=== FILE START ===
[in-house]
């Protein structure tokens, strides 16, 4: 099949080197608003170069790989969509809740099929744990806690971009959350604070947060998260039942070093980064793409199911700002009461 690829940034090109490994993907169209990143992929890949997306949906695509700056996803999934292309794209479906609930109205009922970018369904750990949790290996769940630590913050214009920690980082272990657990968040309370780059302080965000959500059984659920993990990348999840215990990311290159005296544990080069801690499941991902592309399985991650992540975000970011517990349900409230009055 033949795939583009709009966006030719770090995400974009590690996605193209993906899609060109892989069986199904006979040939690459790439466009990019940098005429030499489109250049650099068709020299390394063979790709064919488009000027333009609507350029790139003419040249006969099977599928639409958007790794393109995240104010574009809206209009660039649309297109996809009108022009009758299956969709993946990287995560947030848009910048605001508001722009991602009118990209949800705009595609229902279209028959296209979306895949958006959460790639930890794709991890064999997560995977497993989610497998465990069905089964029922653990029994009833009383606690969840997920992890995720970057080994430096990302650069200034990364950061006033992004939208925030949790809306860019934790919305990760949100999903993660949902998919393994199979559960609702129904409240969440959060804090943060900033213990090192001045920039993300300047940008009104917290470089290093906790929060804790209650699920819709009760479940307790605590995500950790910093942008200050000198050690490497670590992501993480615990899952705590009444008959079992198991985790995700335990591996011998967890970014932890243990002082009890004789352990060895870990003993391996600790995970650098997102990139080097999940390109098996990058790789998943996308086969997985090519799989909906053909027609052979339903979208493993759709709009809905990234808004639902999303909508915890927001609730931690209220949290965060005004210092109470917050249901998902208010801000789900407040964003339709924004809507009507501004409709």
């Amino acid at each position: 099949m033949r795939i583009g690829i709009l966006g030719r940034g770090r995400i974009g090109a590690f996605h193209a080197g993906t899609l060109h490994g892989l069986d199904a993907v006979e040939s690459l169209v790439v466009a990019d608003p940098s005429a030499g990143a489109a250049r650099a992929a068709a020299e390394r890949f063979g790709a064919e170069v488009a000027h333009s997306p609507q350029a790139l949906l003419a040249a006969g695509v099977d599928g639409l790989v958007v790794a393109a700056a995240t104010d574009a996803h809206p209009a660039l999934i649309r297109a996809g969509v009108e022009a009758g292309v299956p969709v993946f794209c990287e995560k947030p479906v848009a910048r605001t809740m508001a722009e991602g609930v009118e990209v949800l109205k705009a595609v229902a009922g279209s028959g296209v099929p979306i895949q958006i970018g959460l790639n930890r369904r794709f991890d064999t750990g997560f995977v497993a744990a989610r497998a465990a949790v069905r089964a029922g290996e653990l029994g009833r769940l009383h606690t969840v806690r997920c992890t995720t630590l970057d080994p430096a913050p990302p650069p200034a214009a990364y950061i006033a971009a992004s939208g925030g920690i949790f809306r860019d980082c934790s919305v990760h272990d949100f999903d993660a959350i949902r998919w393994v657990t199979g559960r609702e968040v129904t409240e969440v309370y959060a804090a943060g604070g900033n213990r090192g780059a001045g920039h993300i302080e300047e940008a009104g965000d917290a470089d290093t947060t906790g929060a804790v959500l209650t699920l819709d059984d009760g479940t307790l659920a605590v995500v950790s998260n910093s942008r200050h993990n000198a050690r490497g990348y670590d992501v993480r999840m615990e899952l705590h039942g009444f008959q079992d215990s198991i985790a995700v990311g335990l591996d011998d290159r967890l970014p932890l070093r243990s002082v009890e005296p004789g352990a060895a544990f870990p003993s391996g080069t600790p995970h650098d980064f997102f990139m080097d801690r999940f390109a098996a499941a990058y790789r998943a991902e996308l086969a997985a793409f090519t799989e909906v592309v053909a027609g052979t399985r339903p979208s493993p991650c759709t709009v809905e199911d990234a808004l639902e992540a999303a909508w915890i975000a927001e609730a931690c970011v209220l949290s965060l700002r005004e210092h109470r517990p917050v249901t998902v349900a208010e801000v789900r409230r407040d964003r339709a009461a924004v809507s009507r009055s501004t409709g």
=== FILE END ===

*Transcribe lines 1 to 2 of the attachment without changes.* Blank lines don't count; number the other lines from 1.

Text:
[in-house]
């Protein structure tokens, strides 16, 4: 099949080197608003170069790989969509809740099929744990806690971009959350604070947060998260039942070093980064793409199911700002009461 690829940034090109490994993907169209990143992929890949997306949906695509700056996803999934292309794209479906609930109205009922970018369904750990949790290996769940630590913050214009920690980082272990657990968040309370780059302080965000959500059984659920993990990348999840215990990311290159005296544990080069801690499941991902592309399985991650992540975000970011517990349900409230009055 033949795939583009709009966006030719770090995400974009590690996605193209993906899609060109892989069986199904006979040939690459790439466009990019940098005429030499489109250049650099068709020299390394063979790709064919488009000027333009609507350029790139003419040249006969099977599928639409958007790794393109995240104010574009809206209009660039649309297109996809009108022009009758299956969709993946990287995560947030848009910048605001508001722009991602009118990209949800705009595609229902279209028959296209979306895949958006959460790639930890794709991890064999997560995977497993989610497998465990069905089964029922653990029994009833009383606690969840997920992890995720970057080994430096990302650069200034990364950061006033992004939208925030949790809306860019934790919305990760949100999903993660949902998919393994199979559960609702129904409240969440959060804090943060900033213990090192001045920039993300300047940008009104917290470089290093906790929060804790209650699920819709009760479940307790605590995500950790910093942008200050000198050690490497670590992501993480615990899952705590009444008959079992198991985790995700335990591996011998967890970014932890243990002082009890004789352990060895870990003993391996600790995970650098997102990139080097999940390109098996990058790789998943996308086969997985090519799989909906053909027609052979339903979208493993759709709009809905990234808004639902999303909508915890927001609730931690209220949290965060005004210092109470917050249901998902208010801000789900407040964003339709924004809507009507501004409709």